Lastly and related to aspects of redistribution, leakages in the tax system that mostly benefit the wealthy need to be dealt with. No inclusive growth narrative will succeed without fighting tax evasion and avoidance, to which the OECD has made an essential contribution through its work on BEPS and tax transparency. Its continuation will be crucial for the domestic resource mobilization aspect of the financing for development agenda.
Working with the G20 leadership, the OECD as the standard-setter in international tax matters has been instrumental in bringing about the Common Reporting Standard for the Automatic Exchange of Financial Account Information, endorsed by G20 Leaders in November 2014. It allows tax administrations to detect transfers and funds held offshores that were previously unknown, and unknowable. So far, 94 jurisdictions have committed to undertaking the first exchanges under the CRS by 2017 and 2018. As a consequence, more than 37 billion euros have already been collected in two dozen countries through voluntary disclosure initiatives, with the OECD expecting to announce further progress by November. Developing countries need to be fully integrated in the process. The OECD “2014 Roadmap for Developing Country Participation” helps facilitate developing country participation in the new Standard.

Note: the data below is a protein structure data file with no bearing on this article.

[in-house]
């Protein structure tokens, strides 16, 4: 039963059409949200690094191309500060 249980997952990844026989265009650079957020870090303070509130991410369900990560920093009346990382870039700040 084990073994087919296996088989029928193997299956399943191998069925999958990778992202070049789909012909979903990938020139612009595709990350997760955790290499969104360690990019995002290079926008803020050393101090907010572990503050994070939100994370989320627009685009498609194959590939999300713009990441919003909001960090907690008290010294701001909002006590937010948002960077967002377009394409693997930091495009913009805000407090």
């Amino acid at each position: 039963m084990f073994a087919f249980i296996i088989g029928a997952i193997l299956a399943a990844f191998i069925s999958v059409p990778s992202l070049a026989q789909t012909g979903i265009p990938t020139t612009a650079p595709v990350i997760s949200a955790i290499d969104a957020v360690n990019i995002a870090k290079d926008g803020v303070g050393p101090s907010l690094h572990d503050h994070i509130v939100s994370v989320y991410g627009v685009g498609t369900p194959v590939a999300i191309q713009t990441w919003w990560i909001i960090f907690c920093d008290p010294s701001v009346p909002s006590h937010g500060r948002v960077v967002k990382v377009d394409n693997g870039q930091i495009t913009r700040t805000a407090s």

The G20/OECD Base Erosion and Profit Shifting (BEPS) project to counteract double non-taxation will be finalized by the fall. By realigning the location of profits, these new international tax rules make it possible for all countries to better collect their taxes. This holds especially true for developing countries, which are even more exposed to BEPS than others. We also must continue to work together and build on our inclusive approach when it comes to implementation and monitoring – ensuring that developing countries can participate in partnership via a single, global approach to the international tax rules. More than 60 countries have already joined the OECD/G20 BEPS Project. Regional Policy dialogues are held to facilitate inputs and implementation by developing countries. A special OECD Report on the Impact of BEPS in Low Income Countries addresses specific challenges faced by these countries.
The Addis Tax Initiative, an outcome of 3rd International Conference on Financing for Development in Addis Ababa in July, aptly states that access to technical expertise to address cross-border tax issues will rely on broad based capacity building. The OECD/UNDP partnership “Tax Inspectors Without Borders”, also launched in Addis Ababa, is one such important instrument to meet demand for tax audit support, and to build long-term capacity.
With more challenges ahead for the inclusive growth and tax agenda and in view of the global relevance of the G20 economic governance, the OECD is looking forward to supporting the Turkish Presidency in bringing its goals on implementation and inclusiveness to fruition at the Leaders’ Summit in November and will continue to put its expertise and policy analysis at China’s disposal for its 2016 G20 Presidency.